Whereas the Congress of the United States of America, by an Act approved March 2,
1901, provided as follows:
Provided further, That in fulfillment of the declaration contained in the joint
resolution approved April twentieth, eighteen hundred and ninety-eight, entitled "For
the recognition of the independence of the people of Cuba, demanding that the Government
of Spain relinquish its authority and government in the island of Cuba, and withdraw its
land and naval forces from Cuba and Cuban waters, and directing the President of the
United States to use the land and naval forces of the United States to carry these
resolutions into effect," the President is hereby authorized to "leave the
government and control of the island of Cuba to its people" so soon as a government
shall have been established in said island under a constitution which, either as a part
thereof or in an ordinance appended thereto, shall define the future relations of the
United States with Cuba, substantially as follows:
"I.-That the government of Cuba shall never enter into any treaty or other compact
with any foreign power or powers which will impair or tend to impair the independence of
Cuba, nor in any manner authorize or permit any foreign power or powers to obtain by
colonization or for military or naval purposes or otherwise, lodgement in or control over
any portion of said island."
"II. That said government shall not assume or contract any public debt, to pay the
interest upon which, and to make reasonable sinking fund provision for the ultimate
discharge of which, the ordinary revenues of the island, after defraying the current
expenses of government shall be inadequate."
"III. That the government of Cuba consents that the United States may exercise the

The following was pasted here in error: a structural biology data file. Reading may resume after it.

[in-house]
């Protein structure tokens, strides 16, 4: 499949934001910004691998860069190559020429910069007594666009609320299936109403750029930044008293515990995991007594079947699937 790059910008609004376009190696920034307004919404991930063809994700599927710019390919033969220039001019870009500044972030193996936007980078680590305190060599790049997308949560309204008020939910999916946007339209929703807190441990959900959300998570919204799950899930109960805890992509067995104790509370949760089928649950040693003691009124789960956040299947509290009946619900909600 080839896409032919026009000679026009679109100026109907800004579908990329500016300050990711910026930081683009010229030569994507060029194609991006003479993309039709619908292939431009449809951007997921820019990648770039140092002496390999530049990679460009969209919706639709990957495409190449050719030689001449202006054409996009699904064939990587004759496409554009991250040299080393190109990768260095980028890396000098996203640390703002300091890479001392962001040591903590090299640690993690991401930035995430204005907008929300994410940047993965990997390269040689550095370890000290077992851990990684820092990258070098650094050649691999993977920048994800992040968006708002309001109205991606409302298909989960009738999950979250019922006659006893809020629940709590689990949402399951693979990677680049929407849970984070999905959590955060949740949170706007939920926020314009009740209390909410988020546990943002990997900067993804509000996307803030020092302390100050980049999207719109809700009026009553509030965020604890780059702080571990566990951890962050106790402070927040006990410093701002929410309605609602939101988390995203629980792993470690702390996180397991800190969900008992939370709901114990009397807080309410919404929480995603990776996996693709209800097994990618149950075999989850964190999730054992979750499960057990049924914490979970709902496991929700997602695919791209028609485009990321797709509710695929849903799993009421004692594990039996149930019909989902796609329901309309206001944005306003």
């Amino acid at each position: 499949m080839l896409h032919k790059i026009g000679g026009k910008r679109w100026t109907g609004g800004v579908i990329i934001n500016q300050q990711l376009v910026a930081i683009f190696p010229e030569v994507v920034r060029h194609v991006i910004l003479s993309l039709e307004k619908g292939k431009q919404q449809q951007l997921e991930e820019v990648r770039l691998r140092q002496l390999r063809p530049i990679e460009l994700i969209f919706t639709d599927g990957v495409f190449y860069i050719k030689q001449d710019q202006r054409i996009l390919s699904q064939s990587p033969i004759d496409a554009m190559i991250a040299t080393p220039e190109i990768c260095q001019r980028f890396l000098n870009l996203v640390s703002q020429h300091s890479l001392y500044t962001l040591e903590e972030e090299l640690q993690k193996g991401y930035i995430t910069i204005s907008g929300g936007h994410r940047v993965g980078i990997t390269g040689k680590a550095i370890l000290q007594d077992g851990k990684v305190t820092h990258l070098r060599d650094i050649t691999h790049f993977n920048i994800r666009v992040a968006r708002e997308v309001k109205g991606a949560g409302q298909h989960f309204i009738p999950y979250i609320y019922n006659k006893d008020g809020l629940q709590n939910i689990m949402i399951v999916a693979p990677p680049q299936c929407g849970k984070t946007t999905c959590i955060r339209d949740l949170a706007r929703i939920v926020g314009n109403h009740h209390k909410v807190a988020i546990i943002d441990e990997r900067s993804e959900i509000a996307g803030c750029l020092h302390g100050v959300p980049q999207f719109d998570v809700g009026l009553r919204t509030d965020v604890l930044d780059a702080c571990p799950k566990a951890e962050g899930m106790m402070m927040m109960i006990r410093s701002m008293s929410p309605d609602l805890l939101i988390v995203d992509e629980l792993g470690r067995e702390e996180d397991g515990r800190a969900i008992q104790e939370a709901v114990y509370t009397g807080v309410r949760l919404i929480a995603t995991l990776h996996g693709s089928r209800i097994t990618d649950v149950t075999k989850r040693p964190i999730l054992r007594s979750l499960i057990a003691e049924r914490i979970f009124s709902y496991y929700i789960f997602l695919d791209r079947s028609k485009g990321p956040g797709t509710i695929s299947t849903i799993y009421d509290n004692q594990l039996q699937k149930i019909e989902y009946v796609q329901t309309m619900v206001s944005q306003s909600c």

right to intervene for the preservation of Cuban independence, the maintenance of a
government adequate for the protection of life, property, and individual liberty, and for
discharging the obligations with respect to Cuba imposed by the treaty of Paris on the
United States, now to be assumed and undertaken by the government of Cuba."
"IV. That all Acts of the United States in Cuba during its military occupancy
thereof are ratified and validated, and all lawful rights acquired thereunder shall be
maintained and protected."
"V. That the government of Cuba will execute, and as far as necessary extend, the
plans already devised or other plans to be mutually agreed upon, for the sanitation of the
cities of the island, to the end that a recurrence of epidemic and infectious diseases may
be prevented, thereby assuring protection to the people and commerce of Cuba, as well as
to the commerce of the southern ports of the United States and the people residing
"VI. That the Isle of Pines shall be omitted from the proposed constitutional
boundaries of Cuba, the title thereto being left to future adjustment by treaty."
"VII. That to enable the United States to maintain the independence
of Cuba, and to protect the people thereof, as well as for its own defense, the
government of Cuba will sell or lease to the United States lands necessary for coaling or
naval stations at certain specified points to be agreed upon with the President of the
"VIII. That by way of further assurance the government of Cuba will embody the
foregoing provisions in a permanent treaty with the United States."
"The Platt Amendment," in Treaties and Other International Agreements of
the United States of America, 1776-1949, vol. 8, ed. C.I. Bevans (Washington, D.C.:
United States Government Printing Office, 197 1), pp. 1116-17.